Putting The Strategy Back Into Our Tactics

by Megan Wolfinger

Putting the strategy back into our tactics

We are all guilty of it. We get caught in the never-ending communication to-do lists. We get stuck in the churn. And as a result of churning out deliverable after deliverable we can often lose sight of the why - of the strategy part of strategic communications.

“We have done this event a thousand times. I can write a newsletter article in my sleep. This is something we have always done.” No doubt these things sound familiar. Probably as familiar as these diddies. “We just don’t have time. I really need to get this done. We will get around to it next time.”

It’s true, taking the time to be strategic is not always possible. And not every deliverable needs a four-page communication plan. But we owe it to our employers, our profession and ourselves to take a moment and put genuine thought into everything we do. And here is how.

Though I am sure none of what I am about to share will be a ground-breaking “ah-ha” moment for anyone, I am hopeful that the templates and the reminder to pause will help you in your daily work. The next 700 words will provide examples and practical tips while covering these three topics:

  • Purposeful communications - ensuring everything we do ties back to supporting a business objective
  • Move the needle - ensuring we measure what matters and demonstrate value
  • Make it count - ensuring the right message is presented to the right audience in the right way
Purposeful communications

To begin your strategic journey you must consider two seemingly simple questions:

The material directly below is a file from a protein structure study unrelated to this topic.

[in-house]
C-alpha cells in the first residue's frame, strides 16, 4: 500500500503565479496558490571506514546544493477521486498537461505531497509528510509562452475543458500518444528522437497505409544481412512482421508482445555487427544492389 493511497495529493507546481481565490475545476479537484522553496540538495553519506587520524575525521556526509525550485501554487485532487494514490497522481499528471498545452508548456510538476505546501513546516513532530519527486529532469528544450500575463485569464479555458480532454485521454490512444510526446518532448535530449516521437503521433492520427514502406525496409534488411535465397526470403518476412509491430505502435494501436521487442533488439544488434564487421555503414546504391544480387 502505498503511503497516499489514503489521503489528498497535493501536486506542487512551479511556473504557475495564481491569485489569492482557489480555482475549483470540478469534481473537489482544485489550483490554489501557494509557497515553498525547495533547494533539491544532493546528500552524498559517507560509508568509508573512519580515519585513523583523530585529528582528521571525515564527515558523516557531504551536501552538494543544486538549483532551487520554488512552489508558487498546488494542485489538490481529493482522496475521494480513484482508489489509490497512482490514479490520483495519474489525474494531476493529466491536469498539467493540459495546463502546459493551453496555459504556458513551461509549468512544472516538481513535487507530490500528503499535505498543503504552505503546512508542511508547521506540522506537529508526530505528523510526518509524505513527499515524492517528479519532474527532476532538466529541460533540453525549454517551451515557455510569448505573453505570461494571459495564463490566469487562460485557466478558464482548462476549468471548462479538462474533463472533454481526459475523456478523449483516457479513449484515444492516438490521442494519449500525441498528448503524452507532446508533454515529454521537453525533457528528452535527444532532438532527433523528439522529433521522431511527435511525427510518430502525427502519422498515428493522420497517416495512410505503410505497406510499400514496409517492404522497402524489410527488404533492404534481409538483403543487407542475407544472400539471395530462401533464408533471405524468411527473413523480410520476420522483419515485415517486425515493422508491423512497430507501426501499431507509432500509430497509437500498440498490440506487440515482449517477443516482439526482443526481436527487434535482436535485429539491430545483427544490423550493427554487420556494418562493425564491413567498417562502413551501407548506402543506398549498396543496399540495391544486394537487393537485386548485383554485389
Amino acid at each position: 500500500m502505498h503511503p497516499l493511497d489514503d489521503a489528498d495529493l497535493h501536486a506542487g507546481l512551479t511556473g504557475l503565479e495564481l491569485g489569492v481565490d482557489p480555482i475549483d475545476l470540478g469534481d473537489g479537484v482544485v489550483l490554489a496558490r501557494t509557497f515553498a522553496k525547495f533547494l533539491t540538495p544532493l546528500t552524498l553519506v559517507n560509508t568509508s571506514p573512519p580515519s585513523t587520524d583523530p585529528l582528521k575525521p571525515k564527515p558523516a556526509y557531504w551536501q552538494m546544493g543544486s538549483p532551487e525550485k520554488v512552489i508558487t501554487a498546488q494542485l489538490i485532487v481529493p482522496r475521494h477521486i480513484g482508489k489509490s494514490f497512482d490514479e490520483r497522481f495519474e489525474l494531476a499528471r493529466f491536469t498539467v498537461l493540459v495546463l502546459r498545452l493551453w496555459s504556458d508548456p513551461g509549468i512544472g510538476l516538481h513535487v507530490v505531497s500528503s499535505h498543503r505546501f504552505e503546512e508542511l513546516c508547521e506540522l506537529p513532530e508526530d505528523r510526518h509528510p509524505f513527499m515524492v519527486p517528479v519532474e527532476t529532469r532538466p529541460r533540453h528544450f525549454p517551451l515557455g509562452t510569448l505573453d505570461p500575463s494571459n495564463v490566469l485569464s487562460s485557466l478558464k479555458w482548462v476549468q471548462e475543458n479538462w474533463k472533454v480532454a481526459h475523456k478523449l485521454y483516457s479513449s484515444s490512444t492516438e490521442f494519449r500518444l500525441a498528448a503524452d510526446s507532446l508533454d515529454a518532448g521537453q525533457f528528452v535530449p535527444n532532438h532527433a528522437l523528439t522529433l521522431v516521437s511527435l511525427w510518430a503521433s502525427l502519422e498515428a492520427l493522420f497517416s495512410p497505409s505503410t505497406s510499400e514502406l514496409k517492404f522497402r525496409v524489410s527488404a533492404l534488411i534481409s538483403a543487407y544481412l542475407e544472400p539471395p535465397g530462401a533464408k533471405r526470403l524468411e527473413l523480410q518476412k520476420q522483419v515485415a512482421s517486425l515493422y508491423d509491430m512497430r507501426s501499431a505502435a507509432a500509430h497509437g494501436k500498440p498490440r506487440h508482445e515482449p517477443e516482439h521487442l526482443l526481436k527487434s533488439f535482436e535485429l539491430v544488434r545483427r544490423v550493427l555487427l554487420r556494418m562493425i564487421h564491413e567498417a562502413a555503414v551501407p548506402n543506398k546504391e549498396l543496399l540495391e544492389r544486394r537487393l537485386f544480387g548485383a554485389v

• What am I trying to accomplish?
  • How will I know if I am successful?

Let’s first consider “what am I trying to accomplish?” Being able to tie everything back to a business objective is paramount. If you are not helping to boost shareholder returns, increase employee engagement or improve safety then what are you doing?

I challenge you right now to stop reading for a moment and pull up the business objectives for your organization - I’ll wait. Now study those objectives carefully and post a copy of them at your work station. If you work for an organization that does not have business objectives look to the company mission for guidance.

Assuming you have a copy of your company’s business objectives in hand you might see items that aim to:

  • Reduce the number of workplace injuries and time lost
  • Improve customer satisfaction
  • Grow company market share by expanding into new markets

That means everything you do should support one of these objectives. If you are tasked with something that does not support a business objective you need to ask yourself why you are doing it at all?

Move the needle

The second question, “how will I know if I am successful?” is equally important and often where we fall flat. This is due to the oh-so familiar lines: “I don’t have time for measurement. We don’t have the money to do proper research and evaluation. Measuring outputs is good enough.”